Long ReadMar 6 2023

Greed, power, shame: the psychology of criminal managers

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Greed, power, shame: the psychology of criminal managers
Photo: twinsterphoto/Envato
ByBrian Bloch

There is certainly no shortage of scandals in which managers turn to crime in various shapes and forms. 

Wirecard, Fyre Island, Elizabeth Holmes and many others are reported extensively in the press, and many others presumably get away with it, at least for far too long.  

However, much less attention is paid to the underlying psychology, especially in a business context.

A German forensic accountant by the name of Benjamin Schorn has devoted his new book – Greed, Power, Shame? Explaining the Psychology of Criminal Managers – to just this issue: the heady mixture of greed, power and perhaps some half-hearted (rationalised-away) shame too, that leads managers into the depths of truly horrendous financial crimes. 

Writing such individuals off as 'a bunch of psychopaths' is simplistic and fundamentally incorrect.

Furthermore, the lessons learned apply to many lower-profile crimes that affect so many of us, such as crooked bicycle dealers, phoney plumbers and a host of other activities that literally or de facto constitute crimes.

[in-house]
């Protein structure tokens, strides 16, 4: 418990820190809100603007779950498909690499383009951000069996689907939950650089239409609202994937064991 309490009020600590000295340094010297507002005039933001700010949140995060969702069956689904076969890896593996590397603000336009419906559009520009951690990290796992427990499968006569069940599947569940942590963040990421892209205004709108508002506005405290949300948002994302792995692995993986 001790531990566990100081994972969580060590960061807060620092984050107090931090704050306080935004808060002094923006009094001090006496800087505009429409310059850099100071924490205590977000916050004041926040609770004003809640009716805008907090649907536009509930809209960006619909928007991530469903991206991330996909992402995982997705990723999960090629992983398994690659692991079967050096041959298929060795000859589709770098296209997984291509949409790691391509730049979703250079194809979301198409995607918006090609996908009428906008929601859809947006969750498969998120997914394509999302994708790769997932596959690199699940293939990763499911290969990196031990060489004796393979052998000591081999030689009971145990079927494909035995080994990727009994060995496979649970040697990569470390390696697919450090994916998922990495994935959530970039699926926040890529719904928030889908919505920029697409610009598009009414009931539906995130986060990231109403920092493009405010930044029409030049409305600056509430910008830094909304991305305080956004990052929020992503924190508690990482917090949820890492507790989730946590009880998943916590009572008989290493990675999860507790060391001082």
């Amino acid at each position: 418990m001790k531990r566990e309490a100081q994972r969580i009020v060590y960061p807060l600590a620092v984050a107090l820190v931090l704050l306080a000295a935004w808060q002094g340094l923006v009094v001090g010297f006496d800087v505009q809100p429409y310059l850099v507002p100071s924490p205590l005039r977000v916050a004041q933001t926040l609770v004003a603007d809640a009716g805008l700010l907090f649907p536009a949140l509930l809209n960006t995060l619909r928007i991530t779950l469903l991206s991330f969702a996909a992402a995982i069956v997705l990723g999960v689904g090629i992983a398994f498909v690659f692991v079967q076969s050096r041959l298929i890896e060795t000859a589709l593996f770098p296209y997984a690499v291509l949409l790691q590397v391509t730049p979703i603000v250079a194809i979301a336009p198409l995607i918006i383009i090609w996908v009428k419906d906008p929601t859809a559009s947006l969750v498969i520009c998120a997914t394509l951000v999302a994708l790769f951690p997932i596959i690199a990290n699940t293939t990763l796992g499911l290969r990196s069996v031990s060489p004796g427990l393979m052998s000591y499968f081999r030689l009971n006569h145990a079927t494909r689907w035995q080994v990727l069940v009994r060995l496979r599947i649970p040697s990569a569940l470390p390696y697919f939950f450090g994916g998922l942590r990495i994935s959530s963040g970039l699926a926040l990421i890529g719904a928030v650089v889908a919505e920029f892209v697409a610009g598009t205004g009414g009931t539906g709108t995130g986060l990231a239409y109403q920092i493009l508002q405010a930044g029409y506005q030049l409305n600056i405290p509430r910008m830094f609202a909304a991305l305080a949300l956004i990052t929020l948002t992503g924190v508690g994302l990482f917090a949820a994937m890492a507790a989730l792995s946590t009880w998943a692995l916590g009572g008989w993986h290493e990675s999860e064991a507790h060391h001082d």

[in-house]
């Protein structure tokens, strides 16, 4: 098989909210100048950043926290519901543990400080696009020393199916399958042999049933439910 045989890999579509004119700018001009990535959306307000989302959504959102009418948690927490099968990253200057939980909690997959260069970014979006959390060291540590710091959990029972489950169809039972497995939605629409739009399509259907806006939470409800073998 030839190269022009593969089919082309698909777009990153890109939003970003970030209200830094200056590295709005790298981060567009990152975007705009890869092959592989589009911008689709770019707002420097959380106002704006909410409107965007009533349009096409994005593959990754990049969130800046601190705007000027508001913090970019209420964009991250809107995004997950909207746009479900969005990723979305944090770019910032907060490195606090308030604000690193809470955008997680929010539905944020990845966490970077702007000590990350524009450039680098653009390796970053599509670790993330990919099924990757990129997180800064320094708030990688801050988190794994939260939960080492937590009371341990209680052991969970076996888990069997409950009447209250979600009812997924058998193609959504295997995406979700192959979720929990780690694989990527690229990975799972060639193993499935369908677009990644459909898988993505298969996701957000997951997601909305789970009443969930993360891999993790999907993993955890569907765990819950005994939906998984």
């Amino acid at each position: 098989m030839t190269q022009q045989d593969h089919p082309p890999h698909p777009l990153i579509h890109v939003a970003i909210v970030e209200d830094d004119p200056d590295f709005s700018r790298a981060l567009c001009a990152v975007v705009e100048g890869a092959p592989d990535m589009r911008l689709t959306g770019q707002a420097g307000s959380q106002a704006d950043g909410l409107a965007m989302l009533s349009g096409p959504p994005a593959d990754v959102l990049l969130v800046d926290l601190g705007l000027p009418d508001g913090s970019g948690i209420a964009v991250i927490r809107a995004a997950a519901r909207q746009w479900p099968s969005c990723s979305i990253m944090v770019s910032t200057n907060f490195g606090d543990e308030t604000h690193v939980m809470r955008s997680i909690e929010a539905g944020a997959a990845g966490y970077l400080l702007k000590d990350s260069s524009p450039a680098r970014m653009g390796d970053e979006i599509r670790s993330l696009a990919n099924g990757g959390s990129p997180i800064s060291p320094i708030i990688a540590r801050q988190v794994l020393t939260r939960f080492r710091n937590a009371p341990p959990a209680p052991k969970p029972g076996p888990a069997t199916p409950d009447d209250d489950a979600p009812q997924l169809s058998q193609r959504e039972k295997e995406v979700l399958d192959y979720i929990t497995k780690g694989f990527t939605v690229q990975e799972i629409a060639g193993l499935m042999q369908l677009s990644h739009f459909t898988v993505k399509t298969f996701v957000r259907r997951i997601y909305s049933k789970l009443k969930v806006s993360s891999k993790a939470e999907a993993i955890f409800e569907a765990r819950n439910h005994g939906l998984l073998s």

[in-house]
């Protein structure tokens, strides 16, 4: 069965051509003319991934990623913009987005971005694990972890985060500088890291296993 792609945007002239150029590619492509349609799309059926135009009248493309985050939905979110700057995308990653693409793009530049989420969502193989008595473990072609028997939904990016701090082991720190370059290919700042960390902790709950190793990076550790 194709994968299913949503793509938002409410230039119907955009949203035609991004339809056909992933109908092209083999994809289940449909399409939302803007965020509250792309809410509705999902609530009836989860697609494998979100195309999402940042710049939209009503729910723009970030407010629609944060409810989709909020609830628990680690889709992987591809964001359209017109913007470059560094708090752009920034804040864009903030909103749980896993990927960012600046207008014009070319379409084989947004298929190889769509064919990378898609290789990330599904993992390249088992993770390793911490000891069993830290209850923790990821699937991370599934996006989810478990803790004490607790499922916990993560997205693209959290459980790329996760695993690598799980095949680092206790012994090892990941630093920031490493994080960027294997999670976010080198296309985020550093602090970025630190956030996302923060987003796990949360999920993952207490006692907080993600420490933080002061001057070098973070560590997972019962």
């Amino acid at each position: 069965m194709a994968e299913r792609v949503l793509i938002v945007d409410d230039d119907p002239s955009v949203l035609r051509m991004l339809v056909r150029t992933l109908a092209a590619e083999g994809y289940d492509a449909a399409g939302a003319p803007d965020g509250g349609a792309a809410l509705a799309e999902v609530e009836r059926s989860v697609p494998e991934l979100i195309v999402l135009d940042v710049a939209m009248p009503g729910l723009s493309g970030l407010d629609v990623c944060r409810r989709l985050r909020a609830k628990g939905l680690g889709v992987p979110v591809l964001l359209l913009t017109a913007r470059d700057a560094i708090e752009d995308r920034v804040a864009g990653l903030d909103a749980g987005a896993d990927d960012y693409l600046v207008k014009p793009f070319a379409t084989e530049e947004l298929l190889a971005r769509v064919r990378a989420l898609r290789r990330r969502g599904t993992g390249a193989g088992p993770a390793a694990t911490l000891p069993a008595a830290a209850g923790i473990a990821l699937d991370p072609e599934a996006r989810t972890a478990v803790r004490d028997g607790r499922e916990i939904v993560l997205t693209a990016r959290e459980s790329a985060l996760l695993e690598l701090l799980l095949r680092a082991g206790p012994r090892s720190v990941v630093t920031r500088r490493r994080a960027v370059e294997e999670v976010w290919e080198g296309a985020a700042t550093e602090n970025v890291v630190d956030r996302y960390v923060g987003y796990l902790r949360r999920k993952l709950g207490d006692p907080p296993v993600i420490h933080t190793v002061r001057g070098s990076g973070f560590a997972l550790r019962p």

Finally, there are managers who are not criminals in the legal sense, but distinctly dishonest. They too are well captured by Herr Schorn.

No easy categorisation

The essence of the matter is the complexity and black-box nature of the psychology, mindset and associated motives that have various practical, legal and regulatory implications.

A simple good-and-evil dichotomy, or writing such individuals off as 'a bunch of psychopaths' is simplistic and fundamentally incorrect. 

There is no easy categorisation of such people, who are driven by a compound and multifaceted range of factors, some of which are inherent and some of which are acquired or learnt. 

These in turn are shaped by external corporate, economic and other societal factors, such that outsiders are constantly amazed that these once-trusted business leaders can perpetrate such massive and catastrophic crimes. Furthermore, early detection and prevention are thus extremely difficult.

Schorn divides the psychology at its basic level into a mix of narcissism, Machiavellian rule-breaking and classic psychopathology.

But this is just the beginning, and the list of what constitutes each of these is long and involved. 

Superficial charm, an exaggerated sense of self-worth, emotional coldness and impulsive behaviour are just a fragment of the whole.

Such managers are generally, but not always, about forty years old, male, do not have a criminal record (yet), well-educated and inconspicuous (so far).

But sorting out these perpetrator types meaningfully remains a major challenge. 

There is a long history of attempts to do so, ranging from early misguided efforts to figure out what such people look like, to much more sophisticated analyses of background, emotional and career development, skills and ambitions, interactions with others, organisations and legal systems. 

And all of this in the context of situational opportunities, pressures and expectations.